We are often asked how to log data from an Arduino to a text file saved on a Windows PC. This is very simple with Linux and Mac OS, but it can be also be achieved on Windows with minimal effort.
We make a lot of dataloggers, the majority of which either store data internally and then output a summary to an LCD display, or dump all collected data to an SD card for later processing and analysis on a PC. However, it is relatively simple to collect data from any number of sensors connected to an Arduino board and send that data over a serial connection directly to a text file on a PC.
There are many software options available, but we typically use CoolTerm (available free of charge here: download CoolTerm) which is a serial monitor which will also capture transmitted data to a text file and automatically add time stamps to each line of data which are essential for a good datalogger.
As an example we slightly modified the code for our 2016 solar water heating pump controller so that every time data is taken from the two connected digital temperature sensors, those measurements and also the system status (pump ON or OFF) are output through the serial port to a connected PC. (Full details on generating Serial output from an Arduino are available here: Arduino Serial from the official Arduino Reference site.)
Download CoolTerm from the link already provided above. You will end up with an approximately 10MB zip file which needs to be extracted. When that is done, go into the folder created, and double click on the CoolTerm application.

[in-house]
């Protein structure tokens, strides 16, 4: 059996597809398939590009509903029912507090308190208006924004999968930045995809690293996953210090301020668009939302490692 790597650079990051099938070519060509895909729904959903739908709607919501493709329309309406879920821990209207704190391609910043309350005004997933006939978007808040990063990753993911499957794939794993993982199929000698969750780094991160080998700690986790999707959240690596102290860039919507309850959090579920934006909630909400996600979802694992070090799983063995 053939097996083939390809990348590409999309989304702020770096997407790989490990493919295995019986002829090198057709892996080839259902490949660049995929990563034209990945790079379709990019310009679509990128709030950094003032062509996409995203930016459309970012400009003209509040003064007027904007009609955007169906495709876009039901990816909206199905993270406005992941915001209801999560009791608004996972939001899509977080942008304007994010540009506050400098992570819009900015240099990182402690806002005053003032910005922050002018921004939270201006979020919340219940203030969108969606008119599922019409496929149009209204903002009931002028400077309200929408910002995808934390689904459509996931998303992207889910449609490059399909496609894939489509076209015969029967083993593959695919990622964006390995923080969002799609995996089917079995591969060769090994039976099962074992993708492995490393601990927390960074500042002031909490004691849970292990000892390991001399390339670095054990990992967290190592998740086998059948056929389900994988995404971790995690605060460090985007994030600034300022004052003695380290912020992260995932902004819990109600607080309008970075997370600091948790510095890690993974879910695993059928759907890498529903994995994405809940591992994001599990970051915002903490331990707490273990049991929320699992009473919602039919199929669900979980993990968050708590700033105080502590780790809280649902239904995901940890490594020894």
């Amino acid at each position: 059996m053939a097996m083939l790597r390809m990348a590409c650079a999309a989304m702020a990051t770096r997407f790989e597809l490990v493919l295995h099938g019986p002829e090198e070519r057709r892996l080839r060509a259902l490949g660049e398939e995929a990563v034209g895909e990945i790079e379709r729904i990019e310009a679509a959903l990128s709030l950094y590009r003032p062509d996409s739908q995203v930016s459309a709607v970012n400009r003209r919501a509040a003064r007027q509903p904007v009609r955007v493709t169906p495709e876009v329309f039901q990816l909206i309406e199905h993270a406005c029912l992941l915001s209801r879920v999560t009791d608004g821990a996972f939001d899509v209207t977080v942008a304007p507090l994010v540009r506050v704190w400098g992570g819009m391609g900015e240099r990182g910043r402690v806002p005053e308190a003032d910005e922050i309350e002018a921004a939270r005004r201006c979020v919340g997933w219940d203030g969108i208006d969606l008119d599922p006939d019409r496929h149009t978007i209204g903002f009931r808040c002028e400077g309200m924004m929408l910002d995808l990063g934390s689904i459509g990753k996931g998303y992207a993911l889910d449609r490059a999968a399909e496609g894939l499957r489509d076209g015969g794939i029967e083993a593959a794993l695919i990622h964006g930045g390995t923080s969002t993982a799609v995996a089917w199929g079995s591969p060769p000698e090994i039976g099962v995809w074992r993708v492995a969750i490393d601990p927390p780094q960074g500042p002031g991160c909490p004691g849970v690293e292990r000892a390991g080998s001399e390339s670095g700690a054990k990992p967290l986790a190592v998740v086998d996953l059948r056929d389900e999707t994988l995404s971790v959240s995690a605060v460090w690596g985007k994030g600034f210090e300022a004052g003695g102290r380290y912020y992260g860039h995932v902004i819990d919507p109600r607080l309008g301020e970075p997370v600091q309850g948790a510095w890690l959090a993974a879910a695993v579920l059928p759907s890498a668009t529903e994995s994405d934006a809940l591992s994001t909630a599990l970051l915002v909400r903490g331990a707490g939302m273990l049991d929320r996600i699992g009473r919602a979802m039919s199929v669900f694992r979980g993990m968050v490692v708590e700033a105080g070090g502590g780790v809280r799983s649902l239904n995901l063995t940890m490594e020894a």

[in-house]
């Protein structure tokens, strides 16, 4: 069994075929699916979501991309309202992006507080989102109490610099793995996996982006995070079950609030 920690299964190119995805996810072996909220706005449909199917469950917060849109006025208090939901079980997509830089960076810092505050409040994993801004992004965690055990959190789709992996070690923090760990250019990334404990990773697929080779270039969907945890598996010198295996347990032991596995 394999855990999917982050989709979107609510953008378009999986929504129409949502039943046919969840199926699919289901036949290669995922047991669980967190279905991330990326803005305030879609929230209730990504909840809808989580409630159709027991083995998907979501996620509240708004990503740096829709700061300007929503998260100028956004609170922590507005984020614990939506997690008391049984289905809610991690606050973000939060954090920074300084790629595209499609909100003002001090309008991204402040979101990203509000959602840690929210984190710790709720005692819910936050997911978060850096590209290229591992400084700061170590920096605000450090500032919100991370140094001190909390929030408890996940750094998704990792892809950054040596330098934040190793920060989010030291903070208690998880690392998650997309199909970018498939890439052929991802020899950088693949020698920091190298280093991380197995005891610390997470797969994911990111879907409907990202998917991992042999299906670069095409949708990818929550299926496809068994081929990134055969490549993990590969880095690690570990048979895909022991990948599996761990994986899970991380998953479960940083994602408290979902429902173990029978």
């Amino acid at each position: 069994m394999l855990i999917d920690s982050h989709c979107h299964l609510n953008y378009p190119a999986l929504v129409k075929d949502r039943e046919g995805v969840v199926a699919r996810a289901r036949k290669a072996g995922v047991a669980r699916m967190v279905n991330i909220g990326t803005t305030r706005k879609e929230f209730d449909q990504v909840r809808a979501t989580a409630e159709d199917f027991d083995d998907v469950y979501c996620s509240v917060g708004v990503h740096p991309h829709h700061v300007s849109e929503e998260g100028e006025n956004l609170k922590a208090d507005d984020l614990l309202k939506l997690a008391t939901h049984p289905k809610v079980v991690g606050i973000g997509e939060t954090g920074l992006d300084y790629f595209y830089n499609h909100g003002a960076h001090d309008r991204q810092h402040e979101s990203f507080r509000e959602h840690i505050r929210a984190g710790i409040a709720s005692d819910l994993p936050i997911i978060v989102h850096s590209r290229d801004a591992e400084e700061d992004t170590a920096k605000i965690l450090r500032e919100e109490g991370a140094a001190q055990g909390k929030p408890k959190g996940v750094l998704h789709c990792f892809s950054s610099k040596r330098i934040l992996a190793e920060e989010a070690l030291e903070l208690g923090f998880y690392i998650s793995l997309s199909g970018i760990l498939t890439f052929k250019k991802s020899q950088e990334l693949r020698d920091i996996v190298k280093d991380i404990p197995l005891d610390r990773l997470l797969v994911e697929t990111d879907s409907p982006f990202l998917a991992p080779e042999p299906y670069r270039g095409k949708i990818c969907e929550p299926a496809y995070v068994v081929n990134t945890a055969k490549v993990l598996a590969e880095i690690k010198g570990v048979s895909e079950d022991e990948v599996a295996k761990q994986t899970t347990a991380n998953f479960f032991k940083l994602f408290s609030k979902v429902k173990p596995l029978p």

Click on Connection > Options and then in Serial Port Options select the Port you would like to use. If you are using the Arduino IDE, in the bottom right hand corner of the window will be shown the type of board you are using followed by COM# where # is the number of the port your Arduino is currently set up to use and is also the port you should select within CoolTerm).
At the same time set the baudrate to 9600 (making sure that in the sketch you have uploaded to your Arduino, you have also included Serial.begin(9600); in the setup() function.
Assuming that you would like all data to be timestamped (adding the date and time to every line of data sent), do Connection > Options > Receive and check the ‘Add timestamps to received data’ box.
Then to have any serial data from your Arduino automatically stored in a text file on the PC, do Connection > Capture to Text File and then click on Start. You then just have to set the name for the file that you would like your data to be stored in, and your datalogger is complete.
To stop collecting data, you can either click on the large Disconnect icon, or if you want to stay connected to the Arduino board, do Connection > Capture to Text File > Stop.
Once you have either disconnected the Arduino board or Stopped the capture, you cannot then restart and append data to the same file – you can only overwrite the original file or start a new one. If you want to pause capture and then restart it to append to the same file, do Connection > Capture to Text File > Pause to pause, and then Connection > Capture to Text File > Resume to resume it at a later time.
When you have finished capturing data, you will end up with a text file of everything captured which can be processed and visualised using Excel or a similar application.